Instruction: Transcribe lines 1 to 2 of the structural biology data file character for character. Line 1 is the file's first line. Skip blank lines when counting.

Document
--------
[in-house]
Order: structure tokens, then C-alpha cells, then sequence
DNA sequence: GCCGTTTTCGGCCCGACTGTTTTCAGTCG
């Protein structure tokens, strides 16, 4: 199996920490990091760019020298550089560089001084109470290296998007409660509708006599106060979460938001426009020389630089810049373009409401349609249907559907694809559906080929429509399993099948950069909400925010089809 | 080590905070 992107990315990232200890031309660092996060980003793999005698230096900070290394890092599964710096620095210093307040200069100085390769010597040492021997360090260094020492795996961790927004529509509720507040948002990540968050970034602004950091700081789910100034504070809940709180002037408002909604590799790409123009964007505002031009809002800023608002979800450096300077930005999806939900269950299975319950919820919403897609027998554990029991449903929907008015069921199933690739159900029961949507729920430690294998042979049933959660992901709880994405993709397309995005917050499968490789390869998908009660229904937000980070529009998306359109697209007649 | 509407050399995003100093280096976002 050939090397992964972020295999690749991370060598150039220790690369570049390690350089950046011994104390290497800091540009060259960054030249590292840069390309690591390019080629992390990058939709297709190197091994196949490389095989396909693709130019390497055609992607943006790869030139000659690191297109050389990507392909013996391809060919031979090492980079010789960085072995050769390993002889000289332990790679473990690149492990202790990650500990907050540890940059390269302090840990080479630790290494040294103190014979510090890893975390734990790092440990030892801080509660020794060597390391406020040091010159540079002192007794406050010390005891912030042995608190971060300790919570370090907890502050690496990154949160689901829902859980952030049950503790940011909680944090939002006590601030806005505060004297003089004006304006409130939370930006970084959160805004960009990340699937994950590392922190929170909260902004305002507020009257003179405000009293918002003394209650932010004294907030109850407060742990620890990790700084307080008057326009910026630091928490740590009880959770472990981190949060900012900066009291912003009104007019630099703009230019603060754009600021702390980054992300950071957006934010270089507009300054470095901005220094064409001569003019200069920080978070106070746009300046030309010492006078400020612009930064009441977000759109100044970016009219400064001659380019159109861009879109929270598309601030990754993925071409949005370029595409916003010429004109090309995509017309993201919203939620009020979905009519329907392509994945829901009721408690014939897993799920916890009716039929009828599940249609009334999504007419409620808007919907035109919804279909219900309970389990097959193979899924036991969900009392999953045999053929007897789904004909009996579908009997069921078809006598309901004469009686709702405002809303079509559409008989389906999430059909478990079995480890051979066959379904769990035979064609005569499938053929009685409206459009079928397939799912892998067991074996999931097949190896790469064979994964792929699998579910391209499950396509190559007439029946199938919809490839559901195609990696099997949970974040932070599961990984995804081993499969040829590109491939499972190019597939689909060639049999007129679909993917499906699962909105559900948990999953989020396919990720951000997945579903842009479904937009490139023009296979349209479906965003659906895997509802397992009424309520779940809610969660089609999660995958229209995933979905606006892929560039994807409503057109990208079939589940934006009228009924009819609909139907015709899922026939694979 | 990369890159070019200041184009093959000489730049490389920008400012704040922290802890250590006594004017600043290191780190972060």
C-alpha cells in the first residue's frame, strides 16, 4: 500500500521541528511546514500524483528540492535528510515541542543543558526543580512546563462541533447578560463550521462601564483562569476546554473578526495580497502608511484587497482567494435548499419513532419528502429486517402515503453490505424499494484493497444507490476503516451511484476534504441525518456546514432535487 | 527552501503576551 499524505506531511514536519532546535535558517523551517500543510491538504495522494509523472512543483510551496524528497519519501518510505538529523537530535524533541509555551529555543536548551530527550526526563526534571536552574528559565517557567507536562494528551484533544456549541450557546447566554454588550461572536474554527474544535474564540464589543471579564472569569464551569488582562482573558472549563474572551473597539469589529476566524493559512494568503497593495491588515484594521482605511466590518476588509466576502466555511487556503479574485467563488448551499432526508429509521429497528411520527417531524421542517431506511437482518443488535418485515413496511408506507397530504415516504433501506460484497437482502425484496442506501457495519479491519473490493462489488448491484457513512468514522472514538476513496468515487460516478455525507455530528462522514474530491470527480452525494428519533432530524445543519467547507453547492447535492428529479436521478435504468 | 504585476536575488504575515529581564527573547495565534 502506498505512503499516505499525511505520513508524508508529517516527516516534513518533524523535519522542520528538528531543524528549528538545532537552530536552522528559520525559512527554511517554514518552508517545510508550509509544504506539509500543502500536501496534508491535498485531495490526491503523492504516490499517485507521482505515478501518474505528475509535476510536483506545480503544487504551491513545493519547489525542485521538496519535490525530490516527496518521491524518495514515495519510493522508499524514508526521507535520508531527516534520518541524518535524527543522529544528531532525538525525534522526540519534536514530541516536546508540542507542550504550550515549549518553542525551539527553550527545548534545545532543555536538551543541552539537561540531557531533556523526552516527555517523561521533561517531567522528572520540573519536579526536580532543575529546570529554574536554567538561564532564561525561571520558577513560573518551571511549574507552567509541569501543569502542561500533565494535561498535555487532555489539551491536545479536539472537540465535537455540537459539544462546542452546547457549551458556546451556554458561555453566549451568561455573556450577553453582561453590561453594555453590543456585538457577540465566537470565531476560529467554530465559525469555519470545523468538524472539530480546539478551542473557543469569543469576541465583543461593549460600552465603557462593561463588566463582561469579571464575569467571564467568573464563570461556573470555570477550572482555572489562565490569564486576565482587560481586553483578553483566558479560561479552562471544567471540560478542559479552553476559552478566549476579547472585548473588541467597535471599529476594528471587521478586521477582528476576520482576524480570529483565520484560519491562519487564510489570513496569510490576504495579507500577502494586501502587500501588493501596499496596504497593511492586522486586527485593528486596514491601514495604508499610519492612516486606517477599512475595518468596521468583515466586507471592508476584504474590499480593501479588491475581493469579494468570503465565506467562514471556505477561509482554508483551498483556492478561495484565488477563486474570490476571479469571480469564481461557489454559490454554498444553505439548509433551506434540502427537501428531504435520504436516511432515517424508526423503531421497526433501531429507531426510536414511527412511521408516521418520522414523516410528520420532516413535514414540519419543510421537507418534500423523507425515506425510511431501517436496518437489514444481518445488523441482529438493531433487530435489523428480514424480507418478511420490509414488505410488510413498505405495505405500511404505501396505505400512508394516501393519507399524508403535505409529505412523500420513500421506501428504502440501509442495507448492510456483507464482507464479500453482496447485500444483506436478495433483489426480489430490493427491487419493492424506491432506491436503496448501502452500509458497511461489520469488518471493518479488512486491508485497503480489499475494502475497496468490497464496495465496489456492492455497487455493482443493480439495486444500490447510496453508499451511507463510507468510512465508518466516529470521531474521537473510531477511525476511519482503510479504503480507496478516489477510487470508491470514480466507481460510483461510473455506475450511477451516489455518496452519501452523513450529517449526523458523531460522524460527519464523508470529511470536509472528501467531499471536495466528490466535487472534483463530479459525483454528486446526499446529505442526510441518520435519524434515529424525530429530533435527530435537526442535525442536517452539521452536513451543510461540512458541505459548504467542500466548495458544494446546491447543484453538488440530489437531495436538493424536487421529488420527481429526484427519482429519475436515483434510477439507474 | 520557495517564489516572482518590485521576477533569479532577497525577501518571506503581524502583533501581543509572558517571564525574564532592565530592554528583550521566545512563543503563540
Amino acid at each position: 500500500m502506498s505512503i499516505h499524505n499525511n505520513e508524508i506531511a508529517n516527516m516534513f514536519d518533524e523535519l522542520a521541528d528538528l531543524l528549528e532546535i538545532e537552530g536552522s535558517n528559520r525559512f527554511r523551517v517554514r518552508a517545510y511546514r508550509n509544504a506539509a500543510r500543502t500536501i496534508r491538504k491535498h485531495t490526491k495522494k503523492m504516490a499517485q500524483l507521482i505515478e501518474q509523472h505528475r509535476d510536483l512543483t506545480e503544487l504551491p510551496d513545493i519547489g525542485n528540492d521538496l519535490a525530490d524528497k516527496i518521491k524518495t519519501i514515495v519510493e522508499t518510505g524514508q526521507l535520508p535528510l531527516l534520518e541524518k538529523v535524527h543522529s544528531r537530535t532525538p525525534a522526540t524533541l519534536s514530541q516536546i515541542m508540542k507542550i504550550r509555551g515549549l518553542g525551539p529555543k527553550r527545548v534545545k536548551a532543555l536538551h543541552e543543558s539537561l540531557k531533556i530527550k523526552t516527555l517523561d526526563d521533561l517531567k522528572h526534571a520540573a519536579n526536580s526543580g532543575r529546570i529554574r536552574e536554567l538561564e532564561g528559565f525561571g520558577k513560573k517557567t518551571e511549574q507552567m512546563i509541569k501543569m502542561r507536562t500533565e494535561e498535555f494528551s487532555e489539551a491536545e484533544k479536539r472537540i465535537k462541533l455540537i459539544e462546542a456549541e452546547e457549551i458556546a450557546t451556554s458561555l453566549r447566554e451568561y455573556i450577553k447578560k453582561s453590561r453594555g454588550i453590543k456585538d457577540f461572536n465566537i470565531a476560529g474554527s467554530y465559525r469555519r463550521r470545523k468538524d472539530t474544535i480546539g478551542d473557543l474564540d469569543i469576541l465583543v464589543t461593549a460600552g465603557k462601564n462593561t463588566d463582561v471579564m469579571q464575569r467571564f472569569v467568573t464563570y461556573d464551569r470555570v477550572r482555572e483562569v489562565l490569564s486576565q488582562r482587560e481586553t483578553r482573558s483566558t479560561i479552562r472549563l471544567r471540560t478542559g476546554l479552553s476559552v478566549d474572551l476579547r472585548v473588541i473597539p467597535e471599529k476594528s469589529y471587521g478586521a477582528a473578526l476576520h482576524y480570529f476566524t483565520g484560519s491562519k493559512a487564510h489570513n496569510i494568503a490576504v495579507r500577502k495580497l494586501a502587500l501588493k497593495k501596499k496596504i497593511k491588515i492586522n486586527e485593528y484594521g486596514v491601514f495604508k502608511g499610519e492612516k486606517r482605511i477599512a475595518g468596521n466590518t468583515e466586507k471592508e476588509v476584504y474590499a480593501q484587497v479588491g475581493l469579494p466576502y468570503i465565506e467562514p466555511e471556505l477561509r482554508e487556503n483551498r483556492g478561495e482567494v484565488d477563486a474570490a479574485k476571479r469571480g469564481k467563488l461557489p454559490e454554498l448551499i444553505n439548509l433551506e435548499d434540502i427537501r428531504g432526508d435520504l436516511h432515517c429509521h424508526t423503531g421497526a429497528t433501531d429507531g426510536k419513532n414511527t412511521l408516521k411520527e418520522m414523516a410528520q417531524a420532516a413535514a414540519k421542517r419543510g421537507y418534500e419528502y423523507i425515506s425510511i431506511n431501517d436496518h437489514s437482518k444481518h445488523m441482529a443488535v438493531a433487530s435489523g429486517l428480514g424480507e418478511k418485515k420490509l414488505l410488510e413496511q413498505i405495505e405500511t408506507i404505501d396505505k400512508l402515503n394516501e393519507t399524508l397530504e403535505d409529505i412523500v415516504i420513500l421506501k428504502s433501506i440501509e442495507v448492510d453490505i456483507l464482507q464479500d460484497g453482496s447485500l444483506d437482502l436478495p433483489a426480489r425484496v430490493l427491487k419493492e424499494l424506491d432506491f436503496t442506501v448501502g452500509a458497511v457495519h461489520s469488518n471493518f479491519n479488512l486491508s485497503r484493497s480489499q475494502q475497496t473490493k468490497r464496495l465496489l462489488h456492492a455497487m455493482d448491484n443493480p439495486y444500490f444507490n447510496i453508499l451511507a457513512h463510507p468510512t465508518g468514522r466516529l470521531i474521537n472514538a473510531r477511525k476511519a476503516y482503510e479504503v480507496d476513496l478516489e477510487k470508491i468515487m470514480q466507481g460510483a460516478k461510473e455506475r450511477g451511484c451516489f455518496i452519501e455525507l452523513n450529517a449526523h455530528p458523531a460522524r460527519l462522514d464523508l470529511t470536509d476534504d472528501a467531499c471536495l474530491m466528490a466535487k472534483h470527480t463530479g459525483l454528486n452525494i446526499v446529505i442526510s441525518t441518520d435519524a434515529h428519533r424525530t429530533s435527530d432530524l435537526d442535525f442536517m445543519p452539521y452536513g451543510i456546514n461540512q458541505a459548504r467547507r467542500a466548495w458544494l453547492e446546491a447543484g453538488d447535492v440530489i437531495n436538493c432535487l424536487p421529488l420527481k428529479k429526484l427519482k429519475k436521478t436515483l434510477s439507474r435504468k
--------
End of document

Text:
[in-house]
Order: structure tokens, then C-alpha cells, then sequence